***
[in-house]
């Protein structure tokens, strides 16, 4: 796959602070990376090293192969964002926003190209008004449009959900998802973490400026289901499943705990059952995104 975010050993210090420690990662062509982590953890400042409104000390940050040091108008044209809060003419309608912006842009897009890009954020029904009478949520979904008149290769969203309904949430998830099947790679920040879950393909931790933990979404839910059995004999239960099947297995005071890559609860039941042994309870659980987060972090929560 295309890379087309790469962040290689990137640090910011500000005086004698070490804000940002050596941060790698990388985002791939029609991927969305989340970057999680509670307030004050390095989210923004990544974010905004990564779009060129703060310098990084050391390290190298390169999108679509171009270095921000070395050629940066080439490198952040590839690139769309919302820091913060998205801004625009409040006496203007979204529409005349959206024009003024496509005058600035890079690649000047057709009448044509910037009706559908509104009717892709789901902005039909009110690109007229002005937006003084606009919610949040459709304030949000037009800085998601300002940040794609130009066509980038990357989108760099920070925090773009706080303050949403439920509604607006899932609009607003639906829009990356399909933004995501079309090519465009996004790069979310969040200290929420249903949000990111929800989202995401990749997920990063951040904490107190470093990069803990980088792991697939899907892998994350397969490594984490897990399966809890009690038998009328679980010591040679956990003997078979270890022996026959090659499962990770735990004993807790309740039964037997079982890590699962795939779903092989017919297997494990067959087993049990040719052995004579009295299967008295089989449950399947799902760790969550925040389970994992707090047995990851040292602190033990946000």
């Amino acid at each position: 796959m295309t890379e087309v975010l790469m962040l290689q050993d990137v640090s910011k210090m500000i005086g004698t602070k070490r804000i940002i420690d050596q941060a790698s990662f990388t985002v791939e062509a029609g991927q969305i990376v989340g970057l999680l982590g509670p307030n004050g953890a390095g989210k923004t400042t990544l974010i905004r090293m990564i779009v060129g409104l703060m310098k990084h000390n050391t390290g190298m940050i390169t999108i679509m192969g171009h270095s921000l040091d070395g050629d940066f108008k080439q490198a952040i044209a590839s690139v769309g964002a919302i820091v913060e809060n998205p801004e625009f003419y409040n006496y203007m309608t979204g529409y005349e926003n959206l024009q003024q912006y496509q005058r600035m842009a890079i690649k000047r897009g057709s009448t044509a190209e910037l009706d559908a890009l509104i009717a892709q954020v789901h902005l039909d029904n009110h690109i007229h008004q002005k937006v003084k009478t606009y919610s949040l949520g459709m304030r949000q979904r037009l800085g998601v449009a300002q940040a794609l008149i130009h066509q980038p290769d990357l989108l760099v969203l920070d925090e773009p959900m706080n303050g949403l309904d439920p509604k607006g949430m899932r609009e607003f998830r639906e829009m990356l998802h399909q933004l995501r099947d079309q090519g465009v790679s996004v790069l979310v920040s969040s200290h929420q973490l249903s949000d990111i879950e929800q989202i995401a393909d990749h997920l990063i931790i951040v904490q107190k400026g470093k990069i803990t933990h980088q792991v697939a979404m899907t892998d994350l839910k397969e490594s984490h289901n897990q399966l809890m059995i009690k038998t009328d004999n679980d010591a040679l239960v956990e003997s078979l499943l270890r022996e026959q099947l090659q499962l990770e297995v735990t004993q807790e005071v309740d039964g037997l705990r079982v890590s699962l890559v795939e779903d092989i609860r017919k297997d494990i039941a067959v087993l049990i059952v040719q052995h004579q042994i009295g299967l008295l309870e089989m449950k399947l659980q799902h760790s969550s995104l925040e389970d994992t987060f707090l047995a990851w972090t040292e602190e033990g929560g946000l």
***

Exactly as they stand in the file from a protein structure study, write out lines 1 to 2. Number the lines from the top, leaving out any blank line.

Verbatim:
[in-house]
């Protein structure tokens, strides 16, 4: 796959602070990376090293192969964002926003190209008004449009959900998802973490400026289901499943705990059952995104 975010050993210090420690990662062509982590953890400042409104000390940050040091108008044209809060003419309608912006842009897009890009954020029904009478949520979904008149290769969203309904949430998830099947790679920040879950393909931790933990979404839910059995004999239960099947297995005071890559609860039941042994309870659980987060972090929560 295309890379087309790469962040290689990137640090910011500000005086004698070490804000940002050596941060790698990388985002791939029609991927969305989340970057999680509670307030004050390095989210923004990544974010905004990564779009060129703060310098990084050391390290190298390169999108679509171009270095921000070395050629940066080439490198952040590839690139769309919302820091913060998205801004625009409040006496203007979204529409005349959206024009003024496509005058600035890079690649000047057709009448044509910037009706559908509104009717892709789901902005039909009110690109007229002005937006003084606009919610949040459709304030949000037009800085998601300002940040794609130009066509980038990357989108760099920070925090773009706080303050949403439920509604607006899932609009607003639906829009990356399909933004995501079309090519465009996004790069979310969040200290929420249903949000990111929800989202995401990749997920990063951040904490107190470093990069803990980088792991697939899907892998994350397969490594984490897990399966809890009690038998009328679980010591040679956990003997078979270890022996026959090659499962990770735990004993807790309740039964037997079982890590699962795939779903092989017919297997494990067959087993049990040719052995004579009295299967008295089989449950399947799902760790969550925040389970994992707090047995990851040292602190033990946000």